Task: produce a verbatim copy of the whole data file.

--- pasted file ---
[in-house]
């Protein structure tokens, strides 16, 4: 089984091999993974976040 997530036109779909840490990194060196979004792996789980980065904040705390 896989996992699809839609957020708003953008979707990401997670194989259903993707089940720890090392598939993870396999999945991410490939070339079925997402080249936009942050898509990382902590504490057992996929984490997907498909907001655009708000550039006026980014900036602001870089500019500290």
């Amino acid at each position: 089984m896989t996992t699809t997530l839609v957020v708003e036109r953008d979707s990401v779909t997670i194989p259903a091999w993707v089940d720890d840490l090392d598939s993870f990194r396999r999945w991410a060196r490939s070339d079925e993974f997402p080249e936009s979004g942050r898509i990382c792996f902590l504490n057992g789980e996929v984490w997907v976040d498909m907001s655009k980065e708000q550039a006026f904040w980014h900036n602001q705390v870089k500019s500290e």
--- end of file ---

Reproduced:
[in-house]
């Protein structure tokens, strides 16, 4: 089984091999993974976040 997530036109779909840490990194060196979004792996789980980065904040705390 896989996992699809839609957020708003953008979707990401997670194989259903993707089940720890090392598939993870396999999945991410490939070339079925997402080249936009942050898509990382902590504490057992996929984490997907498909907001655009708000550039006026980014900036602001870089500019500290």
């Amino acid at each position: 089984m896989t996992t699809t997530l839609v957020v708003e036109r953008d979707s990401v779909t997670i194989p259903a091999w993707v089940d720890d840490l090392d598939s993870f990194r396999r999945w991410a060196r490939s070339d079925e993974f997402p080249e936009s979004g942050r898509i990382c792996f902590l504490n057992g789980e996929v984490w997907v976040d498909m907001s655009k980065e708000q550039a006026f904040w980014h900036n602001q705390v870089k500019s500290e």